Stock Market Timing Study

The following stock market timing study focuses on how well market timing newsletters did getting into and out of equities between early 2000 and January 2016. This latter date was chosen because that’s when the Hulbert Financial Digest was closed by its then publisher, Dow Jones. The start date was chosen because it was the top of the Internet bubble, right before its bursting. The ensuing 16 years also included the 2007-2009 bear market, the worst since the Great Depression. This period therefore was tailor-made to showcase the value of market timing; if the stock market had instead gone straight up it would have been unreasonable to expect market timers to do any better.
     The returns in the table below reflect the performances of hypothetical portfolios that could alternate between just two investments: U.S. equities (as represented by the Wilshire 5000 Total Return Index) and cash (as represented by 90-day Treasury bills). These returns therefore ignore how good, or bad, a job a newsletter may have done picking individual securities. Transactions were allowed just once a day, at the close. Neither commissions nor taxes was debited.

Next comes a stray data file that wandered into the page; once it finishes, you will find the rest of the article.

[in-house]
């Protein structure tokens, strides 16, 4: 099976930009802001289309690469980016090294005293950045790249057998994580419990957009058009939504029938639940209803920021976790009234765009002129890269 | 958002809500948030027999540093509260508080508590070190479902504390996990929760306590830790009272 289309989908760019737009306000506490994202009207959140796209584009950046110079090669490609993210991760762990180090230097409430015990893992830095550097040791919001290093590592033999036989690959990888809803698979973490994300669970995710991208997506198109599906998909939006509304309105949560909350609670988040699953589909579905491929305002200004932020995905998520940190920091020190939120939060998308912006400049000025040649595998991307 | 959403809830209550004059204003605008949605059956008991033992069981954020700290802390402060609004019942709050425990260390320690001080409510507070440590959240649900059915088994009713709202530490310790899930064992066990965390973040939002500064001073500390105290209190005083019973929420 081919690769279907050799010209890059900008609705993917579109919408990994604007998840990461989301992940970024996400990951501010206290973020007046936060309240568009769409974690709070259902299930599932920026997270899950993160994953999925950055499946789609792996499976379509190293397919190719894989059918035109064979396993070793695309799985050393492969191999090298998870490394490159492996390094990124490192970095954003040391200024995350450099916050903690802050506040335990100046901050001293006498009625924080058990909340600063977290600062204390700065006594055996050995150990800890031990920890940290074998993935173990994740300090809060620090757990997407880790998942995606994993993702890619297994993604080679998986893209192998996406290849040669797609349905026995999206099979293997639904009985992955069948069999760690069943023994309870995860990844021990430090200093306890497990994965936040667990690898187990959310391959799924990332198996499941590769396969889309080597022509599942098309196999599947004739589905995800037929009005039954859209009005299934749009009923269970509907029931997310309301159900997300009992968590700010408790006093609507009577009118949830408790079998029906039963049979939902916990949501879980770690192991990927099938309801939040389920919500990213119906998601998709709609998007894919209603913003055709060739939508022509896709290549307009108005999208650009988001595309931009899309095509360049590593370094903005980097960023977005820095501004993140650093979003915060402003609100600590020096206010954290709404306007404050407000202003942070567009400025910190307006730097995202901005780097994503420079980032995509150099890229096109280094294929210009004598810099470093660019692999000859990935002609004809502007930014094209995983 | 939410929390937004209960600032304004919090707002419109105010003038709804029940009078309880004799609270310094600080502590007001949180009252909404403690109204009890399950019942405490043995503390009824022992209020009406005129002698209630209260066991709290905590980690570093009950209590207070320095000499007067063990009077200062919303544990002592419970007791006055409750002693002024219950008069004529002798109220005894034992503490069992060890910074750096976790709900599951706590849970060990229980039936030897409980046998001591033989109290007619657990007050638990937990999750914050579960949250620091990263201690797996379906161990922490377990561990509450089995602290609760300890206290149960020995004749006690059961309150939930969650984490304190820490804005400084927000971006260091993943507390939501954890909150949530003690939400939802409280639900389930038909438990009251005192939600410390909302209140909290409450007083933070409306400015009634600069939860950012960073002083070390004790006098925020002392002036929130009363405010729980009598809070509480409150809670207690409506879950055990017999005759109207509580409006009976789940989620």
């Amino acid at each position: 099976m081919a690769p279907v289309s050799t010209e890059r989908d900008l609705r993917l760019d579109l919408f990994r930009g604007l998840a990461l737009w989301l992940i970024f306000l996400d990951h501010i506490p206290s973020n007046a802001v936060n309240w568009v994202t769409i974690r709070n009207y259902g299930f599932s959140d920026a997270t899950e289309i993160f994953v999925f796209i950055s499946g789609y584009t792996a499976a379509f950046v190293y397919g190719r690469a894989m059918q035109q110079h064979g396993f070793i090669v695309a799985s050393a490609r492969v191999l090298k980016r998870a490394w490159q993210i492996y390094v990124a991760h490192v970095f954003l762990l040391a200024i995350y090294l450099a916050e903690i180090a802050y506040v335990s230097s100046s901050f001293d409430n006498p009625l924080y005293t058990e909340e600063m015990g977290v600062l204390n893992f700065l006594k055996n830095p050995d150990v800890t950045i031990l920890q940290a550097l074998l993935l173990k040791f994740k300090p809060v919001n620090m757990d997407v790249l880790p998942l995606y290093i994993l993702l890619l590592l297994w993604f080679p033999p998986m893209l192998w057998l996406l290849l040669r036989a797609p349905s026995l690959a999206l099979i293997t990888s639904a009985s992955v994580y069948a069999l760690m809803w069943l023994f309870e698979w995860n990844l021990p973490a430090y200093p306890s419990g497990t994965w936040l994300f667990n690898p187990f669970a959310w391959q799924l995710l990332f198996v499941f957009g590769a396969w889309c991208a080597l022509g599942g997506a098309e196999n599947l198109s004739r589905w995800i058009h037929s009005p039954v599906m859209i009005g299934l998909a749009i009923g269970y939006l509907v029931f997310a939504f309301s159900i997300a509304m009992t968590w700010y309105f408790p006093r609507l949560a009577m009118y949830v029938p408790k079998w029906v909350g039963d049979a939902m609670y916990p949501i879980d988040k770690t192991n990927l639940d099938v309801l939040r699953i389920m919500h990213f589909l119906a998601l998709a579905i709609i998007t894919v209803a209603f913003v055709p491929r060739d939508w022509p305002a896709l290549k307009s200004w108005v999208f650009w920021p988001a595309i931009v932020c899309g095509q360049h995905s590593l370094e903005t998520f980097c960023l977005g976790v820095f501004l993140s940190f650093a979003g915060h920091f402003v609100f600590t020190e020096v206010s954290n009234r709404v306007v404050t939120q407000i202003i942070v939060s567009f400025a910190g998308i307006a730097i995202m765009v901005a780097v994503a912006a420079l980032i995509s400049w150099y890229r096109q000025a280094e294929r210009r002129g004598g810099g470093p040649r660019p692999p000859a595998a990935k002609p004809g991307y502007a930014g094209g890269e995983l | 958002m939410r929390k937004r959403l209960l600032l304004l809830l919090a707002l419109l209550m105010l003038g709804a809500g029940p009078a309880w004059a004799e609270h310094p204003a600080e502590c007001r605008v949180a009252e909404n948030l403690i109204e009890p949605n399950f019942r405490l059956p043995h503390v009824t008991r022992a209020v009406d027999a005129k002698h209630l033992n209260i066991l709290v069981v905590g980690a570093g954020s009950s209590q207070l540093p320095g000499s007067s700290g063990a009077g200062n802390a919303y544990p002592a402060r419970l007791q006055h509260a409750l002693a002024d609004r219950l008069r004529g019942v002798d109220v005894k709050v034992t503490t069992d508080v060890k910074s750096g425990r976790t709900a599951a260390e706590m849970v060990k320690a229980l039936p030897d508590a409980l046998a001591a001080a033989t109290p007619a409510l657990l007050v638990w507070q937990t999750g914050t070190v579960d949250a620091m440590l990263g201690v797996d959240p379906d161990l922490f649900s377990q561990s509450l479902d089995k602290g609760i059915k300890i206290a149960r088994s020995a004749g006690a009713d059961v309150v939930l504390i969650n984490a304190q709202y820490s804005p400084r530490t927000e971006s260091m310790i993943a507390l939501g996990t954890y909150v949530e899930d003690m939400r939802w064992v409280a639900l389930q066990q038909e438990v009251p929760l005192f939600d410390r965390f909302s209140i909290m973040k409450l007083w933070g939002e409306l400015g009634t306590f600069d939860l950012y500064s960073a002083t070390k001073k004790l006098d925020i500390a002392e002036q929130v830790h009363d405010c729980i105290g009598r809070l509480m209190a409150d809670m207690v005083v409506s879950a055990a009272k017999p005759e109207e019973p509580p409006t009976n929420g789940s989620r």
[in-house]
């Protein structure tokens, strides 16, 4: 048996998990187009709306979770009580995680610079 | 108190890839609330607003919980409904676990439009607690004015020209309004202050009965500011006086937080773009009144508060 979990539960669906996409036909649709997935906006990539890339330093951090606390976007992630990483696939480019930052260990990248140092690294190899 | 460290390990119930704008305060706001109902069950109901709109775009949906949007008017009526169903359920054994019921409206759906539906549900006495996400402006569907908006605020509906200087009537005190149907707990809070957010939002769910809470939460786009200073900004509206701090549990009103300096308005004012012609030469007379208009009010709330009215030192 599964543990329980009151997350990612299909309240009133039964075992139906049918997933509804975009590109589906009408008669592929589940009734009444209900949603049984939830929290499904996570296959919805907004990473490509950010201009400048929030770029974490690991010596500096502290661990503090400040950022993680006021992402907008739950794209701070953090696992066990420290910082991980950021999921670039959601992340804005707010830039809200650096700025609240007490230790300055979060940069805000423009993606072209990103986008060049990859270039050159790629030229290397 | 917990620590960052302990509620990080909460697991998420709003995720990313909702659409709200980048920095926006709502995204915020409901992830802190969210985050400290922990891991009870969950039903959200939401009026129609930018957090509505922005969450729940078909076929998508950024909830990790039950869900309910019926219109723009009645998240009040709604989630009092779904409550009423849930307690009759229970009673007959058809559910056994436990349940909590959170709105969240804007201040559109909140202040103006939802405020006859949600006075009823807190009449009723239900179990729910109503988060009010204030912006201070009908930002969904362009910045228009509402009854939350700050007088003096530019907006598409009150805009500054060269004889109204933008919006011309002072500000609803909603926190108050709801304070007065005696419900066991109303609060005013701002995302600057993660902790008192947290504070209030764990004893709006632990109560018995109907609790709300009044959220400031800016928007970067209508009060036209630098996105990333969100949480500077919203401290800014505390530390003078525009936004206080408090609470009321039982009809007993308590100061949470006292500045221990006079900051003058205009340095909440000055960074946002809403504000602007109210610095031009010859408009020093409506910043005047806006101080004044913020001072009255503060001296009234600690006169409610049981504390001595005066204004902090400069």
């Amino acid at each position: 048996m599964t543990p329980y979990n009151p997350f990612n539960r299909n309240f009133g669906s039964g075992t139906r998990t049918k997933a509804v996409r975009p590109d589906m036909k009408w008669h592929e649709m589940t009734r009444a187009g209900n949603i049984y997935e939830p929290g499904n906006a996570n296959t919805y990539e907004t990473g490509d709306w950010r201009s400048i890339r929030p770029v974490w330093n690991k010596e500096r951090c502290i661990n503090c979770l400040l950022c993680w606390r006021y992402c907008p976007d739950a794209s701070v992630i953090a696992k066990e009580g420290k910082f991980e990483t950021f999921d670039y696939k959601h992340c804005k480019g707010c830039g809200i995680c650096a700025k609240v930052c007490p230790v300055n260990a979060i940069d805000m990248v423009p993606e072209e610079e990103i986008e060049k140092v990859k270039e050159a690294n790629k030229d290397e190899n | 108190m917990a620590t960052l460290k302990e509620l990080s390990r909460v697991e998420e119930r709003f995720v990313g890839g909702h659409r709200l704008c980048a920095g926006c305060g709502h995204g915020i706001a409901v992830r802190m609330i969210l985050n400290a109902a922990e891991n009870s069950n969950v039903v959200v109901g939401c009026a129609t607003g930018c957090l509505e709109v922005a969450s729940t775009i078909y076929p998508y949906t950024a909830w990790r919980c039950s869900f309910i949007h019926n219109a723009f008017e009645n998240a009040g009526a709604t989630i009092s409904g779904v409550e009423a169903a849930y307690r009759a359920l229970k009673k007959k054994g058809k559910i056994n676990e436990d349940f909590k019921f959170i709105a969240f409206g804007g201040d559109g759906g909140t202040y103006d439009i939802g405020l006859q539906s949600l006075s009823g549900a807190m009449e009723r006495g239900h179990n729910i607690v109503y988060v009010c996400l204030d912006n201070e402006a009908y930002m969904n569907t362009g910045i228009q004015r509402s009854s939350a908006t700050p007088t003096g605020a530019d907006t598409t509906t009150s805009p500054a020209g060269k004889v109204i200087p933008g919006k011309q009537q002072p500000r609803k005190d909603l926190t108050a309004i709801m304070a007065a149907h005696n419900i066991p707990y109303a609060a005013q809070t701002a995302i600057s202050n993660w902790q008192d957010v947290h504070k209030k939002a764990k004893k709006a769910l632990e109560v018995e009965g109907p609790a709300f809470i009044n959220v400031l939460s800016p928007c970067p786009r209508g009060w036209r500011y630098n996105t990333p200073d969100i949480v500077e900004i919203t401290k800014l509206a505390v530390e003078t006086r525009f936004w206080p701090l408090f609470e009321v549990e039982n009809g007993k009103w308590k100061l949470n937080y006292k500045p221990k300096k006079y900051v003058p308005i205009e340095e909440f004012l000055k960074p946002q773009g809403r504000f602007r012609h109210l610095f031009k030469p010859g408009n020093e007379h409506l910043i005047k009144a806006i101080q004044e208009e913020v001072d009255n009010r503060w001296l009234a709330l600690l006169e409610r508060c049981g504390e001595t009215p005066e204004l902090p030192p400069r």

Notice from the table below that, for some newsletters and timing strategies, two different track records are reported: One on the assumption that a portfolio goes short upon a sell signal, and the other on the assumption that the portfolio goes to cash. These dual records are presented because some investors are uncomfortable with going short.
     In addition to reporting the annualized gain of these hypothetical timing-only portfolios, the table also shows the maximum peak-to-trough loss of each strategy. This is a crucial statistic, since one of the benefits claimed for market timing is a reduction in the bear market risk.
     Note that, since the Hulbert Financial Digest was closed in January 2016, we have continued to calculate newsletters’ track records, though under a different business model than before. We now charge a flat fee to newsletters to have their returns audited, and we publish their current track records on our website, free of charge to the public. Those scoreboards are available here.
     We also publish a number of sentiment indices in the stock, gold and bond markets. Information about those indices, including how to subscribe, is available here.

Market Timing Study